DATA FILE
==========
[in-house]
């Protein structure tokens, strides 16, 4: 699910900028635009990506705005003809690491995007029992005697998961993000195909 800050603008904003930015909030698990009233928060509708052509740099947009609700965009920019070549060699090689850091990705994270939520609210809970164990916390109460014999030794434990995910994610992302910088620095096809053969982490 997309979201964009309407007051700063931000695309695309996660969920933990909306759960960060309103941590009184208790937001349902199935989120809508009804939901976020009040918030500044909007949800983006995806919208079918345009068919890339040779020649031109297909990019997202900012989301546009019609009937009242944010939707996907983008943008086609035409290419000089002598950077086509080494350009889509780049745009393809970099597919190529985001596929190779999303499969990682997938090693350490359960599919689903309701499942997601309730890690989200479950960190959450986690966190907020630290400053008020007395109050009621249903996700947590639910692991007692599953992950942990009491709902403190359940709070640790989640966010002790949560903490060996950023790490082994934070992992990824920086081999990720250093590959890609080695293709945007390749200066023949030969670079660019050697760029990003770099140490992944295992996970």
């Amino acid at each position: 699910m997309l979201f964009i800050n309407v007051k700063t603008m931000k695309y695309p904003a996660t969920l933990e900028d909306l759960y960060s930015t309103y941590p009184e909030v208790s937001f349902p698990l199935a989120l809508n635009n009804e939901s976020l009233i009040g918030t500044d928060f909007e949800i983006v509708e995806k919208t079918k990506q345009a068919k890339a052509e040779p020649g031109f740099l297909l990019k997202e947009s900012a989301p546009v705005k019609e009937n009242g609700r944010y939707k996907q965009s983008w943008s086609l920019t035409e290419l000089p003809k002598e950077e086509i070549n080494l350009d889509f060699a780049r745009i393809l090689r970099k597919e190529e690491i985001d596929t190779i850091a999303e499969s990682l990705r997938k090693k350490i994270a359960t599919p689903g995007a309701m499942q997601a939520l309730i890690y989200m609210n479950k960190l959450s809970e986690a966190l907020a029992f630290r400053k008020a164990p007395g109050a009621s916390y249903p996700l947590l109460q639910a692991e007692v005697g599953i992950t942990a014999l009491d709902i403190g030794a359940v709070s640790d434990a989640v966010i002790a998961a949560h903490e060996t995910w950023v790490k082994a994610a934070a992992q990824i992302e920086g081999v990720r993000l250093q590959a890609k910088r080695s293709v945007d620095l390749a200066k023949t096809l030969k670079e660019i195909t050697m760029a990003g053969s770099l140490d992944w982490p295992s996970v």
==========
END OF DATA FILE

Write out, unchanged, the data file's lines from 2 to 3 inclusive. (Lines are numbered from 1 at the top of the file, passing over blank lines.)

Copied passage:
């Protein structure tokens, strides 16, 4: 699910900028635009990506705005003809690491995007029992005697998961993000195909 800050603008904003930015909030698990009233928060509708052509740099947009609700965009920019070549060699090689850091990705994270939520609210809970164990916390109460014999030794434990995910994610992302910088620095096809053969982490 997309979201964009309407007051700063931000695309695309996660969920933990909306759960960060309103941590009184208790937001349902199935989120809508009804939901976020009040918030500044909007949800983006995806919208079918345009068919890339040779020649031109297909990019997202900012989301546009019609009937009242944010939707996907983008943008086609035409290419000089002598950077086509080494350009889509780049745009393809970099597919190529985001596929190779999303499969990682997938090693350490359960599919689903309701499942997601309730890690989200479950960190959450986690966190907020630290400053008020007395109050009621249903996700947590639910692991007692599953992950942990009491709902403190359940709070640790989640966010002790949560903490060996950023790490082994934070992992990824920086081999990720250093590959890609080695293709945007390749200066023949030969670079660019050697760029990003770099140490992944295992996970």
């Amino acid at each position: 699910m997309l979201f964009i800050n309407v007051k700063t603008m931000k695309y695309p904003a996660t969920l933990e900028d909306l759960y960060s930015t309103y941590p009184e909030v208790s937001f349902p698990l199935a989120l809508n635009n009804e939901s976020l009233i009040g918030t500044d928060f909007e949800i983006v509708e995806k919208t079918k990506q345009a068919k890339a052509e040779p020649g031109f740099l297909l990019k997202e947009s900012a989301p546009v705005k019609e009937n009242g609700r944010y939707k996907q965009s983008w943008s086609l920019t035409e290419l000089p003809k002598e950077e086509i070549n080494l350009d889509f060699a780049r745009i393809l090689r970099k597919e190529e690491i985001d596929t190779i850091a999303e499969s990682l990705r997938k090693k350490i994270a359960t599919p689903g995007a309701m499942q997601a939520l309730i890690y989200m609210n479950k960190l959450s809970e986690a966190l907020a029992f630290r400053k008020a164990p007395g109050a009621s916390y249903p996700l947590l109460q639910a692991e007692v005697g599953i992950t942990a014999l009491d709902i403190g030794a359940v709070s640790d434990a989640v966010i002790a998961a949560h903490e060996t995910w950023v790490k082994a994610a934070a992992q990824i992302e920086g081999v990720r993000l250093q590959a890609k910088r080695s293709v945007d620095l390749a200066k023949t096809l030969k670079e660019i195909t050697m760029a990003g053969s770099l140490d992944w982490p295992s996970v």